As coal mines have shut down, many miners remain out of work in West Virginia. To combat jobless in coal territory, a new nonprofit has stepped in offering training in beekeeping and assistance in selling any resulting honey. It’s good income and good for the environment!
The program is offered by the Appalachian Beekeeping Collective.
In West Virginia, high levels of poverty and lack of jobs make survival for rural families a struggle. But keeping bees and harvesting the honey for selling is a sweet way to make ends meet.
Coal mining was a major part of the economy until 2005, when the rate of mine closures began to tick up, leaving many workers without a steady paycheck. Employment in the coal industry decreased by 27 percent according to a study conducted by West Virginia University.
And it’s not just West Virginia; Kentucky, Pennsylvania and Wyoming all felt the economic loss of energy going green.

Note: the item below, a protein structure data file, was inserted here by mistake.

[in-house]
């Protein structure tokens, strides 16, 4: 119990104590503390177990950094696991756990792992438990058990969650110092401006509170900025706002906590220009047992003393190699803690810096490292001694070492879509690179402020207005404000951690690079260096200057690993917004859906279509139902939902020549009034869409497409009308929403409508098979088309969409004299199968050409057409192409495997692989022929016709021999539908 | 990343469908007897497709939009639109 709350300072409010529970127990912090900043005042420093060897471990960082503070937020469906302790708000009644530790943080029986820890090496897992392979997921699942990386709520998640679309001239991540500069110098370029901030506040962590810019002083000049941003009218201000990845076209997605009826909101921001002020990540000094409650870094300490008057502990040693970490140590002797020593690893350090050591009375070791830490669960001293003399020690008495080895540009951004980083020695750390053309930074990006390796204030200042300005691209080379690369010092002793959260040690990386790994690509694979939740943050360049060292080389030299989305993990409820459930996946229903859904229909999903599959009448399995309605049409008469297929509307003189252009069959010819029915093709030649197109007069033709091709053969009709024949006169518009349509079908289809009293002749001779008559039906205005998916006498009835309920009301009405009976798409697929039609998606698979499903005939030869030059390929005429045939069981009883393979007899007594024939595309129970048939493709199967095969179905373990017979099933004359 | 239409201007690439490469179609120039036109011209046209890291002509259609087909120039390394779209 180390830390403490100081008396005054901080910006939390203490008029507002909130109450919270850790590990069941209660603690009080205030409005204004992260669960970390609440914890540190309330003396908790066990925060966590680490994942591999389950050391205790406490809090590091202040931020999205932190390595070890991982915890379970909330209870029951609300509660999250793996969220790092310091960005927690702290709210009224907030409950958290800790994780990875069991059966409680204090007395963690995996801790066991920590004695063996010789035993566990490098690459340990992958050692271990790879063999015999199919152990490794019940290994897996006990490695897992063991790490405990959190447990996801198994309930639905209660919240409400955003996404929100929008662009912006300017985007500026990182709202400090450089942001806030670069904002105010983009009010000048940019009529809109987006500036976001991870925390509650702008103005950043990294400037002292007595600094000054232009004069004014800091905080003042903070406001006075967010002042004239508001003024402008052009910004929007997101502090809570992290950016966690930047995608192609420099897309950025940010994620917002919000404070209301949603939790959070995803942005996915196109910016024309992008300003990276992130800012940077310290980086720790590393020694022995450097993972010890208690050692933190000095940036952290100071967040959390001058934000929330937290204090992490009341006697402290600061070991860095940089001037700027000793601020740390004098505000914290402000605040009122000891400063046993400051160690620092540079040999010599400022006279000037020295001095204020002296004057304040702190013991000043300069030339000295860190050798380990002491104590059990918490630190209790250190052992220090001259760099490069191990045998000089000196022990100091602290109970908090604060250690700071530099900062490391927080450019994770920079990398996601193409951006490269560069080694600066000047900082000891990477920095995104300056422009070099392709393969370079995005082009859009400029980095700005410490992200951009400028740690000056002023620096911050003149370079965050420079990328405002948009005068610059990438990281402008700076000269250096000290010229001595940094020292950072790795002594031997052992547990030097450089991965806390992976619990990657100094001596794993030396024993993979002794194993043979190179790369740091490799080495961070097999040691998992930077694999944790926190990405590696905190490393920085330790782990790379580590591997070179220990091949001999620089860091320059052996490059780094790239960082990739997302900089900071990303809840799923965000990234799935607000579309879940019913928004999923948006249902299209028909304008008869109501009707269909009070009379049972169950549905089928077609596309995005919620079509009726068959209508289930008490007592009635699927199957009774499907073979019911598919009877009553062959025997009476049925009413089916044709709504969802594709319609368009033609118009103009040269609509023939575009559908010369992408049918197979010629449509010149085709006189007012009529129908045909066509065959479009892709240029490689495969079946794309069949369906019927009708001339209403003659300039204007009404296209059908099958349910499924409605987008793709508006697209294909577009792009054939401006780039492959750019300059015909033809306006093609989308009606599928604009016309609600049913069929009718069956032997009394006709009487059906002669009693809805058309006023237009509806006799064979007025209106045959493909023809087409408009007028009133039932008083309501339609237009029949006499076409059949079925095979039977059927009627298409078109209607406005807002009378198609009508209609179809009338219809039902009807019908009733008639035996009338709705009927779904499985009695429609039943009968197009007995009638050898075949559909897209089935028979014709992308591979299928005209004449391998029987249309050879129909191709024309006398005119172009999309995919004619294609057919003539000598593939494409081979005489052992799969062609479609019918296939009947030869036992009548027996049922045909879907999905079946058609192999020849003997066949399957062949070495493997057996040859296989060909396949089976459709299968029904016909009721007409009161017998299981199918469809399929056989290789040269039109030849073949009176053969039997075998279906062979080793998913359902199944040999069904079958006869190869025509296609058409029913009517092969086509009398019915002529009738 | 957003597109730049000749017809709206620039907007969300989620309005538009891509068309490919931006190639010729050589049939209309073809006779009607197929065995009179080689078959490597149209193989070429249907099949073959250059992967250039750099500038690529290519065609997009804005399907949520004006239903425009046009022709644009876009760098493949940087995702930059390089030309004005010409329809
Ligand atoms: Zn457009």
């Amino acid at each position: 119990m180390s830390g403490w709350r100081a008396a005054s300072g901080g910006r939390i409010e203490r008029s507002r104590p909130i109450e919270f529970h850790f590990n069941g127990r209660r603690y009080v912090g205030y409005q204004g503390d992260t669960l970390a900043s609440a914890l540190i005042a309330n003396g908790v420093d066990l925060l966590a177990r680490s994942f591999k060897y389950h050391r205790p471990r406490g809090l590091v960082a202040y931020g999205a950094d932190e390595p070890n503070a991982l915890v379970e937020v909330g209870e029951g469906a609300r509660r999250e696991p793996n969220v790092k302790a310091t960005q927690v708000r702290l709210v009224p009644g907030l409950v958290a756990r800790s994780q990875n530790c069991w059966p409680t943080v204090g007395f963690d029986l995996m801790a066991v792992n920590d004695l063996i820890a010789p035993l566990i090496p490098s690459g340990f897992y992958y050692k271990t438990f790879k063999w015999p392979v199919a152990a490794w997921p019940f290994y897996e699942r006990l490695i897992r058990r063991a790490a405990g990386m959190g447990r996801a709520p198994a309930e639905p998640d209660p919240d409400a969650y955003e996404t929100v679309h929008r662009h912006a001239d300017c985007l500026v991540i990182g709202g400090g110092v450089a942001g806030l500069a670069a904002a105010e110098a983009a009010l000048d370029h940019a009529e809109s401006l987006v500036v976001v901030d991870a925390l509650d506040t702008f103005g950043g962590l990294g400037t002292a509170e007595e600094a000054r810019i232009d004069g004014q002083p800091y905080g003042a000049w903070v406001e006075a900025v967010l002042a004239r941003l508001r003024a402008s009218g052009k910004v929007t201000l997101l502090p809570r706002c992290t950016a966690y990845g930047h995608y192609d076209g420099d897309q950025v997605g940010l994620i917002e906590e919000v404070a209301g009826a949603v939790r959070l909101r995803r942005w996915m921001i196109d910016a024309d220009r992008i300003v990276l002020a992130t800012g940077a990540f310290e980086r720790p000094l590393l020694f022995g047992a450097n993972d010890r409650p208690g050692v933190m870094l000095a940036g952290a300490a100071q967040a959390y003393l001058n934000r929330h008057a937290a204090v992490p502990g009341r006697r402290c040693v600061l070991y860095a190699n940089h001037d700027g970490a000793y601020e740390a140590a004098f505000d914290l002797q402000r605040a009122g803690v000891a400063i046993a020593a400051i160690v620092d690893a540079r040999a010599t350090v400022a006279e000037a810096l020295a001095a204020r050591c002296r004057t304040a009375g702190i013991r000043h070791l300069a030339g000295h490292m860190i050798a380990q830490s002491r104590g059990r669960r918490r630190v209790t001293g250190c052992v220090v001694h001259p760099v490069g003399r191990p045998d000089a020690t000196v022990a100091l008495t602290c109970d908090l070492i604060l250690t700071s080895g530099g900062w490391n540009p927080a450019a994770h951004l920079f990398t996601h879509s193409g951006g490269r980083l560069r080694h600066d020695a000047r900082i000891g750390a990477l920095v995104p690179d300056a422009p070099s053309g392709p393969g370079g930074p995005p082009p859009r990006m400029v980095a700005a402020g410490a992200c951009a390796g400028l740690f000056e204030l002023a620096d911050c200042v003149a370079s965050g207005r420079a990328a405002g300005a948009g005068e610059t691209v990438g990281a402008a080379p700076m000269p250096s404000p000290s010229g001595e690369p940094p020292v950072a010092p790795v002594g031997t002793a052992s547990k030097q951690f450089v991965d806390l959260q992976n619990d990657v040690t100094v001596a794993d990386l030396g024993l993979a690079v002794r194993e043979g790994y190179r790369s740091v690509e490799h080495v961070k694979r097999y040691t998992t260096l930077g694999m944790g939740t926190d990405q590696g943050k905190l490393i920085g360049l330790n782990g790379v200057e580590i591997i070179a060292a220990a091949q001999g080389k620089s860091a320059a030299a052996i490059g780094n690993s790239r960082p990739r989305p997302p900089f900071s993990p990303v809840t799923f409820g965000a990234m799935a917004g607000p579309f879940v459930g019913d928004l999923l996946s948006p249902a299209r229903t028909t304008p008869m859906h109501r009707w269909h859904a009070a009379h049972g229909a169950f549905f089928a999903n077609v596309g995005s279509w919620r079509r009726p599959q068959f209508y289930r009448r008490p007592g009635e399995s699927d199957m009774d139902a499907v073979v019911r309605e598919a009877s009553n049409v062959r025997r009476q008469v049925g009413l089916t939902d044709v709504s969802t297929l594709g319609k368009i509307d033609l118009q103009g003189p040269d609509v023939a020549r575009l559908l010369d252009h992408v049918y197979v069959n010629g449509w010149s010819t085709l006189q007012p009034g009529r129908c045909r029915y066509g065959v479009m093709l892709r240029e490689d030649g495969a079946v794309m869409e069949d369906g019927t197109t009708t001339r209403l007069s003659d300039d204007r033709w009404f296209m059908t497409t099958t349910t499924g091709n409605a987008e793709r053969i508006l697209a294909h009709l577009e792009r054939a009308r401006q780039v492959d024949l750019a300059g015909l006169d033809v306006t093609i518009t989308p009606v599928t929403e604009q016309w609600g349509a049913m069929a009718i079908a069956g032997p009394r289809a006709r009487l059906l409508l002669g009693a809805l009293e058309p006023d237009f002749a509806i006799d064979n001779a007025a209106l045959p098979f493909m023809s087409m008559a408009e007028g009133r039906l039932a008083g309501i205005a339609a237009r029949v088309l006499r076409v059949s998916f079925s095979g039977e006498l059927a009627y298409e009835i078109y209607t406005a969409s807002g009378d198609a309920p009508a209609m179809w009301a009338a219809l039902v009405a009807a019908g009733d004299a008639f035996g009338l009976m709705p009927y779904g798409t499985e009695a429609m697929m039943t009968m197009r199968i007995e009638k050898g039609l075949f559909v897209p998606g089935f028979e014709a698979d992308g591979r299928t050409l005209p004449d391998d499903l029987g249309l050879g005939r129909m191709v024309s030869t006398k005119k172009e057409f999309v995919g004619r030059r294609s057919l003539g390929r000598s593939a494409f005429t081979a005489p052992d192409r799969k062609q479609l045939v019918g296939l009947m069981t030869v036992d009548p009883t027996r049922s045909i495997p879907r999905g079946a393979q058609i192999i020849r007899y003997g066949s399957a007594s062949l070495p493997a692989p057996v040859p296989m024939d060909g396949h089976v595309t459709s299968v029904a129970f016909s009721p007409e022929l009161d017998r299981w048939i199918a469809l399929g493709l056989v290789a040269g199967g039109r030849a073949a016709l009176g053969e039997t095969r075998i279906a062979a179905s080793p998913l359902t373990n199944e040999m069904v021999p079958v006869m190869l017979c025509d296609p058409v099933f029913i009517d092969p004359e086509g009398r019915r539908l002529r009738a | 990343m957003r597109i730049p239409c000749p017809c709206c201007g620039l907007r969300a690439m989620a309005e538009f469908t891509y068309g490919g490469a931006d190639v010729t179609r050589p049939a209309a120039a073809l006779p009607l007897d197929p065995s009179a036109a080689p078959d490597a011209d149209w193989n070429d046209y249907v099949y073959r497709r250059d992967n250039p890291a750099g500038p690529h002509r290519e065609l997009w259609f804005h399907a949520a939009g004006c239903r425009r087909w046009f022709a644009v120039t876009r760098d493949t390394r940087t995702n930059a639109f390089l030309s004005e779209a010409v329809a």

The Appalachian Beekeeping Collective was formed within the nonprofit Appalachian Headwaters, which is working to develop sustainable economic opportunities there. The collective operates over 17 counties in WV and offers classes in beekeeping basics and bee biology. Upon graduation from courses, new beekeepers become part of the collective, where they can receive more training, bees, supplies and resources to start their own honey businesses.
Because the collective offers free and reduced-cost beekeeping training and supplies, what once was an opportunity with a high cost of entry is now completely doable for many low-income families.
That’s how White Oak Bee Company started. John Young and his daughter enrolled in classes and received 12 hives. Now, he is a part of West Virginia’s robust honey industry – Young even has his own signature honey roasted coffee for sale.
The bees also benefit local forests; as the farmed bees collect nectar from the forest’s flowers, they are pollinating their surroundings and helping them diversify and grow.
But for the rural families that share the forests, the bees are chance at growing a business and fueling sweet hope. Because an economy that leaves so many people behind isn’t really flourishing at all.